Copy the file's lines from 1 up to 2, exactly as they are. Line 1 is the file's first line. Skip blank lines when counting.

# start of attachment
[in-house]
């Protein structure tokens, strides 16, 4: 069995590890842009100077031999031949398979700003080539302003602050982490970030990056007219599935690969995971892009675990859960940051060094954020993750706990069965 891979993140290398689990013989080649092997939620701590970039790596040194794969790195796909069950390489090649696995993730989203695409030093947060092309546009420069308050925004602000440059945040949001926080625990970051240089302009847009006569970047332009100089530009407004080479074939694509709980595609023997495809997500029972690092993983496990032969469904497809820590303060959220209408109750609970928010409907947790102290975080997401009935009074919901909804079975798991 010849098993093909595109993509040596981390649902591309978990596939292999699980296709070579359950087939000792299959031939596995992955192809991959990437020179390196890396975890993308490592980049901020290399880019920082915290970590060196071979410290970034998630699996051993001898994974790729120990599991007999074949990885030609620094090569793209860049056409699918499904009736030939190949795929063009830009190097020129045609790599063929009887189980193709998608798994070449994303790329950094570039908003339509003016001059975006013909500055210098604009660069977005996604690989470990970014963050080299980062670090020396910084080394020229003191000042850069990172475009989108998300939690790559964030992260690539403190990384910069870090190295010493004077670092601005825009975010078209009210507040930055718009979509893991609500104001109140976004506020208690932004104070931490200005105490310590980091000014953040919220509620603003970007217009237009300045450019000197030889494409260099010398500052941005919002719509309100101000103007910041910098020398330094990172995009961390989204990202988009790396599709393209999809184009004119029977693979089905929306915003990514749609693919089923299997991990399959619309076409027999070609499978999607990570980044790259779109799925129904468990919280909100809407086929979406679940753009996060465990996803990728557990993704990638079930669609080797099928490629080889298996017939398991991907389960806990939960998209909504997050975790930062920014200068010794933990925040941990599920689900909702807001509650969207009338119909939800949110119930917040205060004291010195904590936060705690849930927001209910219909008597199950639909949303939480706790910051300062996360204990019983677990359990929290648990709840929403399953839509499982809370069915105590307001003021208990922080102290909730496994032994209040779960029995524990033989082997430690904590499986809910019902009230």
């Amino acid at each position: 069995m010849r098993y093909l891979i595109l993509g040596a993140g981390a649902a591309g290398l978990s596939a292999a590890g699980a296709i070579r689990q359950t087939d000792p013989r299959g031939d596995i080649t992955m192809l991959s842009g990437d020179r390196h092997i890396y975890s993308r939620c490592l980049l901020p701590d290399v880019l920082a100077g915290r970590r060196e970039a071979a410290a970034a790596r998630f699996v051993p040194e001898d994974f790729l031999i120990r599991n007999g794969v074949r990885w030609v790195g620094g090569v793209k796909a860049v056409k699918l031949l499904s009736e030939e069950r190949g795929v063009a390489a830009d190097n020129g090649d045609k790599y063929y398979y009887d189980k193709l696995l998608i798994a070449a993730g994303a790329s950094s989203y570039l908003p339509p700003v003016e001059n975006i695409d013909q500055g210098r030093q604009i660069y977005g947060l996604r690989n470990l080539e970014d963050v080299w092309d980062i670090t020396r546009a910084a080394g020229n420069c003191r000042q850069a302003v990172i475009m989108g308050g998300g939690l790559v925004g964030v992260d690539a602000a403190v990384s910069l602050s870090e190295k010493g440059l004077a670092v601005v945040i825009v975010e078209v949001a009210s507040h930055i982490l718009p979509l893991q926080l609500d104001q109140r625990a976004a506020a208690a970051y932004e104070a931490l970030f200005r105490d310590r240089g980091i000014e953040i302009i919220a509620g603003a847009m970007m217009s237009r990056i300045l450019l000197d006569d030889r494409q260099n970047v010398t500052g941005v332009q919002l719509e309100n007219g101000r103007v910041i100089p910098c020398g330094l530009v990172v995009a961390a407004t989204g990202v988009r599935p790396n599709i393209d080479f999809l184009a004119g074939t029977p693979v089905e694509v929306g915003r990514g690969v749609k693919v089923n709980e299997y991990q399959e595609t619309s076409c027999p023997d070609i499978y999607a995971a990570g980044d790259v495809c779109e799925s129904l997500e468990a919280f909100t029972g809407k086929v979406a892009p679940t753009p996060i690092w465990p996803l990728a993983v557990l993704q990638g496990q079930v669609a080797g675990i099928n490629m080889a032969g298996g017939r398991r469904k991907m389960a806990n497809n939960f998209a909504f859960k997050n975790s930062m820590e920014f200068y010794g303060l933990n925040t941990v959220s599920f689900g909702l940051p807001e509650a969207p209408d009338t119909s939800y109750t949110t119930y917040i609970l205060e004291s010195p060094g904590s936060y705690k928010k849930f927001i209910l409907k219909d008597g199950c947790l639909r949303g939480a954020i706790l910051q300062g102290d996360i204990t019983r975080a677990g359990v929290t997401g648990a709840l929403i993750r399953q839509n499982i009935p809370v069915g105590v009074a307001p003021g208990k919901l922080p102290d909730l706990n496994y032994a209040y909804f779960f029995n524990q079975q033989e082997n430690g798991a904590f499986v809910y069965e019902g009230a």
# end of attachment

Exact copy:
[in-house]
């Protein structure tokens, strides 16, 4: 069995590890842009100077031999031949398979700003080539302003602050982490970030990056007219599935690969995971892009675990859960940051060094954020993750706990069965 891979993140290398689990013989080649092997939620701590970039790596040194794969790195796909069950390489090649696995993730989203695409030093947060092309546009420069308050925004602000440059945040949001926080625990970051240089302009847009006569970047332009100089530009407004080479074939694509709980595609023997495809997500029972690092993983496990032969469904497809820590303060959220209408109750609970928010409907947790102290975080997401009935009074919901909804079975798991 010849098993093909595109993509040596981390649902591309978990596939292999699980296709070579359950087939000792299959031939596995992955192809991959990437020179390196890396975890993308490592980049901020290399880019920082915290970590060196071979410290970034998630699996051993001898994974790729120990599991007999074949990885030609620094090569793209860049056409699918499904009736030939190949795929063009830009190097020129045609790599063929009887189980193709998608798994070449994303790329950094570039908003339509003016001059975006013909500055210098604009660069977005996604690989470990970014963050080299980062670090020396910084080394020229003191000042850069990172475009989108998300939690790559964030992260690539403190990384910069870090190295010493004077670092601005825009975010078209009210507040930055718009979509893991609500104001109140976004506020208690932004104070931490200005105490310590980091000014953040919220509620603003970007217009237009300045450019000197030889494409260099010398500052941005919002719509309100101000103007910041910098020398330094990172995009961390989204990202988009790396599709393209999809184009004119029977693979089905929306915003990514749609693919089923299997991990399959619309076409027999070609499978999607990570980044790259779109799925129904468990919280909100809407086929979406679940753009996060465990996803990728557990993704990638079930669609080797099928490629080889298996017939398991991907389960806990939960998209909504997050975790930062920014200068010794933990925040941990599920689900909702807001509650969207009338119909939800949110119930917040205060004291010195904590936060705690849930927001209910219909008597199950639909949303939480706790910051300062996360204990019983677990359990929290648990709840929403399953839509499982809370069915105590307001003021208990922080102290909730496994032994209040779960029995524990033989082997430690904590499986809910019902009230």